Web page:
IRS backlogged on millions of tax returns
The National Taxpayer Advocate’s federally authorized report to Congress found the IRS held an unprecedented number of tax returns for manual processing.
The Facts Inside Our Reporter’s Notebook
For many Americans still waiting to receive their tax refund, it appears the wait could be far from over.
The National Taxpayer Advocate's federally authorized report to Congress found that the IRS held an unprecedented number of tax returns for manual processing this year, leading to major delays and millions of Americans waiting months for their refunds.
"The 2021 filing season was the quintessential definition of a perfect storm," the report says. "No one could have predicted a global pandemic or the lasting and lingering impact to taxpayers, IRS employees, and tax administration during the last 15 months. To state the obvious, this filing season has been challenging for tens of millions of taxpayers and anything but normal for the IRS and its employees."
At the end of the 2021 filing season, the IRS had 35.3 million unprocessed returns, four times more than just two years ago.
"Processing delays matter greatly because most taxpayers overpay their tax during the year via wage withholding or quarterly payments and are entitled to receive refunds (this filing season, 70 percent of individual income tax returns had associated refunds, with an average refund of $2,827)," the reports says. "Until the IRS can manually work through the over 35 million unprocessed tax returns, it will not be able to issue refunds to impacted taxpayers."
The IRS pointed to COVID delays as a key cause of the backlog.
"Although most taxpayers successfully filed their returns and received their refunds, a historically high number did not," the IRS said in a statement. "At the conclusion of the filing season, the IRS faced a backlog of over 35 million individual and business income tax returns that require manual processing — meaning that employee involvement is generally needed before a return can advance to the next stage in the processing pipeline. The backlog includes about 16.8 million paper tax returns waiting to be processed; about 15.8 million returns suspended during processing that require further review; and about 2.7 million amended returns awaiting processing. The backlog resulted largely from the pandemic-related evacuation order that restricted employee access to IRS facilities."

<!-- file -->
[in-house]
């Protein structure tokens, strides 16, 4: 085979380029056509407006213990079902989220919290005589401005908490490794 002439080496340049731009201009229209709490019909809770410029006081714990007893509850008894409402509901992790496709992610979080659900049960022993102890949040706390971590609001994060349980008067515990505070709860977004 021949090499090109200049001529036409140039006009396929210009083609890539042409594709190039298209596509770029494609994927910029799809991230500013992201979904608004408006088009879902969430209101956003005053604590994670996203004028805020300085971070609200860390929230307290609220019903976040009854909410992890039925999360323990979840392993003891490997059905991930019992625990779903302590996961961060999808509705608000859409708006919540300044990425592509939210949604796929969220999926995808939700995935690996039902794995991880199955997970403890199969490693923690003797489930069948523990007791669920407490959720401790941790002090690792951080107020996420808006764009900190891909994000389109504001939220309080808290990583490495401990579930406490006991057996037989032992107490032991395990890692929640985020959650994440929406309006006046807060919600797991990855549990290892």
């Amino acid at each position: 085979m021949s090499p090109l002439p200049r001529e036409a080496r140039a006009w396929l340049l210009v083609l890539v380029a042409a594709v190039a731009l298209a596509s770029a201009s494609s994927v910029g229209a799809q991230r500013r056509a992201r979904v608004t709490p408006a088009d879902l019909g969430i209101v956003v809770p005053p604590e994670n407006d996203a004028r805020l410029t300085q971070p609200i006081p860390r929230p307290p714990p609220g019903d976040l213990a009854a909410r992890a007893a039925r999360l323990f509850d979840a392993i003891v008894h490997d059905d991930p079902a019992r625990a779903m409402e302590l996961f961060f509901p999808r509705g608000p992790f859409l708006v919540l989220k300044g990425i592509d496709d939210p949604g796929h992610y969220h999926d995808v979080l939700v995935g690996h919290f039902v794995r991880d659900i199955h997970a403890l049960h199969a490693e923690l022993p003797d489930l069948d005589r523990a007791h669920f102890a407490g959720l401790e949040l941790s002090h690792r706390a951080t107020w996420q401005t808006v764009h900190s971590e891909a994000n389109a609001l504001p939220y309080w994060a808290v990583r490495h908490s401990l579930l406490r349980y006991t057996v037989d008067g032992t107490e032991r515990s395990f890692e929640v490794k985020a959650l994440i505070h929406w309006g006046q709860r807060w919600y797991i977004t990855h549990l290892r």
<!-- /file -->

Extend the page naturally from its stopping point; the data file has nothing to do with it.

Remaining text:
The report also says the IRS had a historically high number of unanswered phone calls and a "historically low level of service." The federal tax agency responded to less than 10% of its 167 million calls for assistance.
"Millions of 2019 and 2020 paper returns were delayed and awaited processing, and tens of millions of returns awaited the atypical necessity of manual reviews — most still waiting for processing," the report says.
The $1.9 trillion COVID relief bill has added to the IRS backlog as well. The new law added another stimulus check and also instituted the new fully refundable advanceable child tax credits.
Those are set to go out beginning July 15 of this year. This new program has tasked the IRS with sending out monthly checks to qualifying families, paying them per child.
"In particular, large numbers of returns were sent to ERS where (i) there was a discrepancy between the amount of the Recovery Rebate Credit (RRC) a taxpayer claimed and the amount for which IRS records indicated the taxpayer qualified and (ii) a taxpayer elected to use 2019 earnings (rather than 2020 earnings) for purposes of claiming the Earned Income Tax Credit (EITC) or Additional Child Tax Credit (ACTC)," the report says. "In these and other circumstances, employees needed to review the return and either manually release the refund or confirm the error. Reduced staffing combined with the high volume of returns sent to ERS has forced the IRS to "suspend" returns (essentially placing them into a work queue) until ERS is able to work them."
That means for many Americans, all they can do is wait.
"This past year and the 2021 filing season conjure up every possible cliche for taxpayers, tax professionals, the IRS, and its employees," said Erin Collins, who authored the report. "It was a perfect storm; it was the best of times and the worst of times; patience is a virtue; with experience comes wisdom and with wisdom comes experience; out of the ashes we rise; and we experienced historical highs and lows."
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